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Learning With Your Child

Why you should learn with your child

Don’t worry, I’m not suggesting you pick up an instrument and learn with your child (although that would be a great idea!).  I simply mean there are several reasons to take an interest in the instrument your child selects and learn a few characteristics.  It is easy to do and doesn’t take a lot of time.  It will also be fun for you AND your child!

Accountability for practice time

I don’t know about you, but it is a lot easier for me to just nod and say “okay” when someone begins to elaborate or explain a subject I am absolutely unfamiliar with.  The same can go for your child’s practice time.  If you know the basics of the instrument they play and what they are supposed to be working on, it will be a lot easier for you to keep them on track and more difficult for them to brush off practice time which would cause their grade to suffer.

Deeper enjoyment

There is something satisfying about being able to teach your parents something!  As a beginner, a LOT of information is being thrown in your direction.  Think of all you had to learn in kindergarten – tying your shoes, the alphabet, counting, writing…the list goes on!  Beginning band/orchestra is very similar.  You have to learn to recognize notes, read the music, how the notes on the page correlate to how you hold your instrument (because each one is a bit different), etc.  Your child will go from barely remembering the name of the instrument they selected to playing songs on stage in a few short months!  You will be able to recognize the hard work they put into it and all of the practice time you had to listen to will be worth it.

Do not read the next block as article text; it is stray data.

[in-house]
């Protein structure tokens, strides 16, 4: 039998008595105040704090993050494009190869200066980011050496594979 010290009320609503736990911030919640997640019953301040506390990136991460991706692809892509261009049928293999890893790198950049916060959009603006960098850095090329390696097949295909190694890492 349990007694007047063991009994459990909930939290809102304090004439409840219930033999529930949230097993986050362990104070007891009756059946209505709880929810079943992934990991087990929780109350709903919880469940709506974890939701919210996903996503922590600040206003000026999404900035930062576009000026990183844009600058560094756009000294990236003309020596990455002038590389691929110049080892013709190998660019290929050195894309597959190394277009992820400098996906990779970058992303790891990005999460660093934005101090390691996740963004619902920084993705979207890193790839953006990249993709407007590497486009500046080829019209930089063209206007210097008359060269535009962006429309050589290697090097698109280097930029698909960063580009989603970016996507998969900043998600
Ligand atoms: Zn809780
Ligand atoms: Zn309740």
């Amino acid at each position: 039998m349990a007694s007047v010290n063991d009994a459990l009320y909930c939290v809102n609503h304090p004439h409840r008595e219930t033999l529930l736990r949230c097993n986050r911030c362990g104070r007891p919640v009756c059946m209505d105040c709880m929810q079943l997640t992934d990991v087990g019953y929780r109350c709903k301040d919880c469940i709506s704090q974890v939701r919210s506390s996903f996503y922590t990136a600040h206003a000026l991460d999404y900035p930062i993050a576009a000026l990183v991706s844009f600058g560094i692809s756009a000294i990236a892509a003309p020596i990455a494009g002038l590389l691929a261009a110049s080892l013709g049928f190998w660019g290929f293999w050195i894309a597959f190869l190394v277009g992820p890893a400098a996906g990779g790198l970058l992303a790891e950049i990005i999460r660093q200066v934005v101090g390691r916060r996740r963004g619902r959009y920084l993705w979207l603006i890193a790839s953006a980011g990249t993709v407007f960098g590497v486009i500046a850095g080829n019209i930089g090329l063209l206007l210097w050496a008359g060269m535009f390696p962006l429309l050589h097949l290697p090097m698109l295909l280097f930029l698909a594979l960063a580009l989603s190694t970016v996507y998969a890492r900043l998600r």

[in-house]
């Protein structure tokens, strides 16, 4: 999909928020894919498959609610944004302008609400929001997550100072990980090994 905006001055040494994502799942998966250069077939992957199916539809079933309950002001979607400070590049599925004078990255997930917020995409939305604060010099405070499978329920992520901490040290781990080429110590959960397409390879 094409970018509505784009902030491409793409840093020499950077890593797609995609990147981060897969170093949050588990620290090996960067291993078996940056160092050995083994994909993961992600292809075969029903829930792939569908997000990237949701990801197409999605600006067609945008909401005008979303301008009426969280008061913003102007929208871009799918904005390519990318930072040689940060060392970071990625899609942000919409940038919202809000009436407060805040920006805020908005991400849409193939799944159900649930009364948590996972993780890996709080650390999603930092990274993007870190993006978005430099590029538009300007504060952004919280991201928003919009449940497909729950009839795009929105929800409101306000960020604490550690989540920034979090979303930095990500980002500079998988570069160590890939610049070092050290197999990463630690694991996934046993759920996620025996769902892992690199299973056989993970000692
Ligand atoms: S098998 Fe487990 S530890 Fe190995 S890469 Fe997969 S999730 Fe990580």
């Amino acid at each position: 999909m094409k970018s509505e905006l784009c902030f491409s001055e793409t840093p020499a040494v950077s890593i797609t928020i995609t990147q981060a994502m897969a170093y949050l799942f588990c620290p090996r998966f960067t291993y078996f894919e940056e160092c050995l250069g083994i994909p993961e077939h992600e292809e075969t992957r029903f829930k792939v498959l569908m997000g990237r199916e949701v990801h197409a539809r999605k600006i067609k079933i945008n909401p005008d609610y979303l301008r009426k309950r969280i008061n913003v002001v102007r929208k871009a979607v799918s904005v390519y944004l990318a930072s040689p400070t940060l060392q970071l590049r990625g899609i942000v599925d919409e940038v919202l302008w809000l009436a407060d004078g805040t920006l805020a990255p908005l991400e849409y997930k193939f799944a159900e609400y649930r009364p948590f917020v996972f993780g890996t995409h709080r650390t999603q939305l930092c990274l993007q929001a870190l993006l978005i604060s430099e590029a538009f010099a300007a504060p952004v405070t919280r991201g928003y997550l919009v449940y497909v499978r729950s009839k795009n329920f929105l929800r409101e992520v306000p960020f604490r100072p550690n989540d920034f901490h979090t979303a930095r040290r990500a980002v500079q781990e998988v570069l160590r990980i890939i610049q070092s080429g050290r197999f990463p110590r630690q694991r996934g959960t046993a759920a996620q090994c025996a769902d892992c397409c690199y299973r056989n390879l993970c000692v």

Shows you care

The easiest way to show you care about something is to take an interest in it – even if the interest isn’t at the level of the person you care about.  When you care, your student will work harder because they know you’re watching.  The best way to learn is to teach, so if your child is coming home and teaching you what they learned in band, then their retention will improve.  When music becomes part of their life, they are more likely to stay.

What you should try to learn

Of course this is just a list of a few things to learn, take it with a grain of salt!

  • What instrument your child plays
    • As silly as it sounds, this is a big confusion for a lot of parents!  The instruments have unfamiliar names and it becomes more of a chore when your child plays more than one!
  • The aspect they enjoy the most
    • Ask your student what their favorite part of being in a music program is and then have them tell you about it
  • What is most challenging
    • Great opportunity for encouragement, especially when you notice them practicing what is difficult for them.  Make sure they work on what doesn’t come easy and praise them for it.
  • Have them play their favorite piece
    • With every concert, musicians (even adults!) will have a piece that they like above the rest.  See what piece that is for your child and let them play it for you!

Just some ideas…

Of course, these are just some ideas from an outsider.  You know your child better than I do; I just speak as someone who went through a school music program.  One of my fondest memories is from my college recital.  My mom drove almost 2 hours to come and watch me play.  She helped me get ready and sat right at the front with her iPad, snapping photos furiously.  The majority of the pictures were out of focus, but the fact that she cared so much about what I was doing and so proud of me is what mattered.